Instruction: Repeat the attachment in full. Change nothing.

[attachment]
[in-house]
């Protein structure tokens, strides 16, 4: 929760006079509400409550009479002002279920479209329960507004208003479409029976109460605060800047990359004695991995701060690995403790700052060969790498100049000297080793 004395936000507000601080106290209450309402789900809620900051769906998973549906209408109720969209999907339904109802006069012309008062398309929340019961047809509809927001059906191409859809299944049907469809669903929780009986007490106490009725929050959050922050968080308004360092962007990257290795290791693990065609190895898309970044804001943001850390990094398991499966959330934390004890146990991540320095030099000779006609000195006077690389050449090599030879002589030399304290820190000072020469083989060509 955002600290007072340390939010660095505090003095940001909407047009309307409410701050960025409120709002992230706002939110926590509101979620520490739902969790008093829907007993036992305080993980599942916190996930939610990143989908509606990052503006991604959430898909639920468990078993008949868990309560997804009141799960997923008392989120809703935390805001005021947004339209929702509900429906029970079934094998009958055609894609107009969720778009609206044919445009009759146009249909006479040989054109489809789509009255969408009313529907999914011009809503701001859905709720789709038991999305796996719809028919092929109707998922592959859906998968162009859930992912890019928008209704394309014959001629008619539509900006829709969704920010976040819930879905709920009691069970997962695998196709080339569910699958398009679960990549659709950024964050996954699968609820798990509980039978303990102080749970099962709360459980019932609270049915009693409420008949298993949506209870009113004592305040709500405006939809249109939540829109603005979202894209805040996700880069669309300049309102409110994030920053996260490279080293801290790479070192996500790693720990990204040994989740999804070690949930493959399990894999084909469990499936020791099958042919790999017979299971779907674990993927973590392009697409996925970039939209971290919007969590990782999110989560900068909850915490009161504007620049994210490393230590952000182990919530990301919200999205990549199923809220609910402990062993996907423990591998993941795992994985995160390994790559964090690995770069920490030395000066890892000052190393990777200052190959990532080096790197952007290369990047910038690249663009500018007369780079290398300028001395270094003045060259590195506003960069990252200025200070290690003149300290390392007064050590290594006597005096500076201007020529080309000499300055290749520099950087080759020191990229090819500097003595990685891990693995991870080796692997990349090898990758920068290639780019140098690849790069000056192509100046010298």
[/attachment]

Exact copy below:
[in-house]
């Protein structure tokens, strides 16, 4: 929760006079509400409550009479002002279920479209329960507004208003479409029976109460605060800047990359004695991995701060690995403790700052060969790498100049000297080793 004395936000507000601080106290209450309402789900809620900051769906998973549906209408109720969209999907339904109802006069012309008062398309929340019961047809509809927001059906191409859809299944049907469809669903929780009986007490106490009725929050959050922050968080308004360092962007990257290795290791693990065609190895898309970044804001943001850390990094398991499966959330934390004890146990991540320095030099000779006609000195006077690389050449090599030879002589030399304290820190000072020469083989060509 955002600290007072340390939010660095505090003095940001909407047009309307409410701050960025409120709002992230706002939110926590509101979620520490739902969790008093829907007993036992305080993980599942916190996930939610990143989908509606990052503006991604959430898909639920468990078993008949868990309560997804009141799960997923008392989120809703935390805001005021947004339209929702509900429906029970079934094998009958055609894609107009969720778009609206044919445009009759146009249909006479040989054109489809789509009255969408009313529907999914011009809503701001859905709720789709038991999305796996719809028919092929109707998922592959859906998968162009859930992912890019928008209704394309014959001629008619539509900006829709969704920010976040819930879905709920009691069970997962695998196709080339569910699958398009679960990549659709950024964050996954699968609820798990509980039978303990102080749970099962709360459980019932609270049915009693409420008949298993949506209870009113004592305040709500405006939809249109939540829109603005979202894209805040996700880069669309300049309102409110994030920053996260490279080293801290790479070192996500790693720990990204040994989740999804070690949930493959399990894999084909469990499936020791099958042919790999017979299971779907674990993927973590392009697409996925970039939209971290919007969590990782999110989560900068909850915490009161504007620049994210490393230590952000182990919530990301919200999205990549199923809220609910402990062993996907423990591998993941795992994985995160390994790559964090690995770069920490030395000066890892000052190393990777200052190959990532080096790197952007290369990047910038690249663009500018007369780079290398300028001395270094003045060259590195506003960069990252200025200070290690003149300290390392007064050590290594006597005096500076201007020529080309000499300055290749520099950087080759020191990229090819500097003595990685891990693995991870080796692997990349090898990758920068290639780019140098690849790069000056192509100046010298």